Christ Upon the Mountain Peak

This summer 14 Candler students are serving in ministry through Candler Advantage, a paid summer internship in conjunction with Candler’s Contextual Education Program.  Over the course of the summer many of these students will be sharing their experiences here on the blog.

Photo courtesy Ken Howle – Lake Junaluska

There is a little gem of a hymn in The United Methodist Hymnal (p. 260) that features the poetry of Brian Wren, emeritus professor of worship and hymn writer from across Decatur at Columbia Theological Seminary. It is a beautiful and poetic song, albeit one set to a difficult tune, that intentionally forces the singer to face the majesty and terribleness of Christ’s divinity revealed to his disciples, Peter, James and John in Matthew 17. It is titled “Christ Upon the Mountain Peak” and features the refrain:

Christ upon the mountain peak stands alone in glory blazing;

let us, if we dare to speak, with the saints and angels praise him. Alleluia!

 

“Let us, if we dare to speak,” – this phrase gets at, what I think, is the heart of the Gospel story in Matthew’s Transfiguration – the inability of language to speak to that which is unspeakable. These unspeakable moments are those experiences in which we glimpse something greater than ourselves.

I thought I understood this hymn. I have even preached on it, but I am not sure I truly appreciated the imagery of “Christ Upon the Mountain Peak” until I experienced the brilliancy of the morning sunshine cutting through the early morning fog that had settled on the Smoky Mountains. Watching the sunshine pour into the valley and bounce off the waters of Lake Junaluska like a giant mirror, I think I truly appreciated the need for the disciples to tremble “at his feet.”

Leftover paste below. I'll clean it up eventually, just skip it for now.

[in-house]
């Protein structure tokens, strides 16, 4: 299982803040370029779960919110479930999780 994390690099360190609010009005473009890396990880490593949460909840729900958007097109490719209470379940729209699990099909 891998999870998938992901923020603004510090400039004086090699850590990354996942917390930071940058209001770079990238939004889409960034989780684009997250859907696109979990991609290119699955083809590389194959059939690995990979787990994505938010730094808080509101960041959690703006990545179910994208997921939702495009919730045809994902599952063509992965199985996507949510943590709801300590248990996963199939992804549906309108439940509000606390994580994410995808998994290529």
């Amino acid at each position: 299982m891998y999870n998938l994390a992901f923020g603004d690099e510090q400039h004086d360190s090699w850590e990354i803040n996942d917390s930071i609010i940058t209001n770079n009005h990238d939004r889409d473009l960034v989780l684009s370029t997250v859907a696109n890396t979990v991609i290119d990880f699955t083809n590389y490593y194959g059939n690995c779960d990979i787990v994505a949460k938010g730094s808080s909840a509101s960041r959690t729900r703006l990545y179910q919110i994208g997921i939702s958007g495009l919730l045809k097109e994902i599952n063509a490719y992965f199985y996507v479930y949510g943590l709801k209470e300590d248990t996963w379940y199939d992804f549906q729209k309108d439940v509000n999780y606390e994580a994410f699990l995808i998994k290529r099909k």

A friend of mine calls these occasions – “golden moments.” Golden moments are flashes of liminality, where you stand on the threshold between two different existential planes. This liminal existence can be located within sacred space, but I prefer to think of it as those experiences that occupy sacred time. In such a liminal space, the individual experiences the revelation of sacred knowledge where God imparts God’s knowledge on the person. So many of our stories in scripture feature the imparting of divine wisdom to humanity on top of a mountain. My summer internship at Lake Junaluska Conference and Retreat Center in western North Carolina as part of the Candler Advantage program has been filled with these “golden moments.”

I have spent the past two months working as the Summer Worship Coordinator for Lake Junaluska’s Summer Worship Series, a nine-week series featuring guest preachers from all over the world (www.lakejunaluska.com/summer-worship). As part of my job, I get to design and order worship and then reflect on the ways in which our community is being shaped as a Christian people through our liturgy, literally, “the work of the people.” All of this has taken place against the resplendent backdrop of the Smoky Mountains, in a place that has served for almost 100 years as sacred space to Christians, particularly, United Methodists in the Southeastern portion of the United States. Lake Junaluska seems to maintain this sense of liminality. I will always remember my Candler Advantage internship as an intense, hands on, real-world experience set within this sacred space where the threshold between reality and divinity seem to be blurred.

- Kimberly K. Jenne

Kim is a third year MDiv student from St. Louis, MO and a member of the Missouri Annual Conference.


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